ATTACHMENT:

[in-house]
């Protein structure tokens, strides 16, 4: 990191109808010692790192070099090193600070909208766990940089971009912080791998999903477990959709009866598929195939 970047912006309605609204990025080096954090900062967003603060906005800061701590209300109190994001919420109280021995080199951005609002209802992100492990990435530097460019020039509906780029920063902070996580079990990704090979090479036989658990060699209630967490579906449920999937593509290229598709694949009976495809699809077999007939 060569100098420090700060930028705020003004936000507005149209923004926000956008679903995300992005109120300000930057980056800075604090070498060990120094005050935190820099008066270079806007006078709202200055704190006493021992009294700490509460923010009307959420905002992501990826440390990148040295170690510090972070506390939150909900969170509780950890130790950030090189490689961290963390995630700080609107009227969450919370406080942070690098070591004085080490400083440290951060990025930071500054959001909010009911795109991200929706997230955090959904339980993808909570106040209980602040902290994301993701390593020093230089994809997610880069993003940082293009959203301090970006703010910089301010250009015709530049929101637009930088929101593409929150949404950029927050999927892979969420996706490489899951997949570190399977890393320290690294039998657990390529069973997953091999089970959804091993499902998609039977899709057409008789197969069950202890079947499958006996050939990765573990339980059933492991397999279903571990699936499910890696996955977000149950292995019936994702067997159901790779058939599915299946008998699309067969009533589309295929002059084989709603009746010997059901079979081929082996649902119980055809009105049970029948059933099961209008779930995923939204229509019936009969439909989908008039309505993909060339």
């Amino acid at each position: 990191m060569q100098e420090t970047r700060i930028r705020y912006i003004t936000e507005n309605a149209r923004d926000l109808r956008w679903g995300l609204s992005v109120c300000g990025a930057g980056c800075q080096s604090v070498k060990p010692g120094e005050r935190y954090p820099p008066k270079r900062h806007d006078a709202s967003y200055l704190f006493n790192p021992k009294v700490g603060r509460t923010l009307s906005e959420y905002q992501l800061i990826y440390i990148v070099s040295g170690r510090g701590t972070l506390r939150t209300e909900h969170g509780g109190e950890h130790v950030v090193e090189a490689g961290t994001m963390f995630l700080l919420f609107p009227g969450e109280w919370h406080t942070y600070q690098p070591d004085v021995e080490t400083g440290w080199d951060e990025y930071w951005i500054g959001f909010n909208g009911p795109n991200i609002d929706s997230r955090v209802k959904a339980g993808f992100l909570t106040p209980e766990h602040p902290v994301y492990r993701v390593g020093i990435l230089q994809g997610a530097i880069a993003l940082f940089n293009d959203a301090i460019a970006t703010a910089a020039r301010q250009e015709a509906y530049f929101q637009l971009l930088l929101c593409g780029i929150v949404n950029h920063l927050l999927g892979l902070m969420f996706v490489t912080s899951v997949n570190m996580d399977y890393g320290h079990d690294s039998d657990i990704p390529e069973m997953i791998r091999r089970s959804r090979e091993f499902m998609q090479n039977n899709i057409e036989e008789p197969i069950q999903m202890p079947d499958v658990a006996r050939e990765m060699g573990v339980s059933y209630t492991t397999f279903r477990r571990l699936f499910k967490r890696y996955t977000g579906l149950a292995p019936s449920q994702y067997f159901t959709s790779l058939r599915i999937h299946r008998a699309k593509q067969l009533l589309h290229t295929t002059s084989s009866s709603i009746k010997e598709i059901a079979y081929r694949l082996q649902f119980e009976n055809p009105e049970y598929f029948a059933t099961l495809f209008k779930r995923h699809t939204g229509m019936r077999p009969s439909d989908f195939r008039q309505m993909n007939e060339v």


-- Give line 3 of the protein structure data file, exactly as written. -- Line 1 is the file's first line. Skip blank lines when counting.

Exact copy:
């Amino acid at each position: 990191m060569q100098e420090t970047r700060i930028r705020y912006i003004t936000e507005n309605a149209r923004d926000l109808r956008w679903g995300l609204s992005v109120c300000g990025a930057g980056c800075q080096s604090v070498k060990p010692g120094e005050r935190y954090p820099p008066k270079r900062h806007d006078a709202s967003y200055l704190f006493n790192p021992k009294v700490g603060r509460t923010l009307s906005e959420y905002q992501l800061i990826y440390i990148v070099s040295g170690r510090g701590t972070l506390r939150t209300e909900h969170g509780g109190e950890h130790v950030v090193e090189a490689g961290t994001m963390f995630l700080l919420f609107p009227g969450e109280w919370h406080t942070y600070q690098p070591d004085v021995e080490t400083g440290w080199d951060e990025y930071w951005i500054g959001f909010n909208g009911p795109n991200i609002d929706s997230r955090v209802k959904a339980g993808f992100l909570t106040p209980e766990h602040p902290v994301y492990r993701v390593g020093i990435l230089q994809g997610a530097i880069a993003l940082f940089n293009d959203a301090i460019a970006t703010a910089a020039r301010q250009e015709a509906y530049f929101q637009l971009l930088l929101c593409g780029i929150v949404n950029h920063l927050l999927g892979l902070m969420f996706v490489t912080s899951v997949n570190m996580d399977y890393g320290h079990d690294s039998d657990i990704p390529e069973m997953i791998r091999r089970s959804r090979e091993f499902m998609q090479n039977n899709i057409e036989e008789p197969i069950q999903m202890p079947d499958v658990a006996r050939e990765m060699g573990v339980s059933y209630t492991t397999f279903r477990r571990l699936f499910k967490r890696y996955t977000g579906l149950a292995p019936s449920q994702y067997f159901t959709s790779l058939r599915i999937h299946r008998a699309k593509q067969l009533l589309h290229t295929t002059s084989s009866s709603i009746k010997e598709i059901a079979y081929r694949l082996q649902f119980e009976n055809p009105e049970y598929f029948a059933t099961l495809f209008k779930r995923h699809t939204g229509m019936r077999p009969s439909d989908f195939r008039q309505m993909n007939e060339v």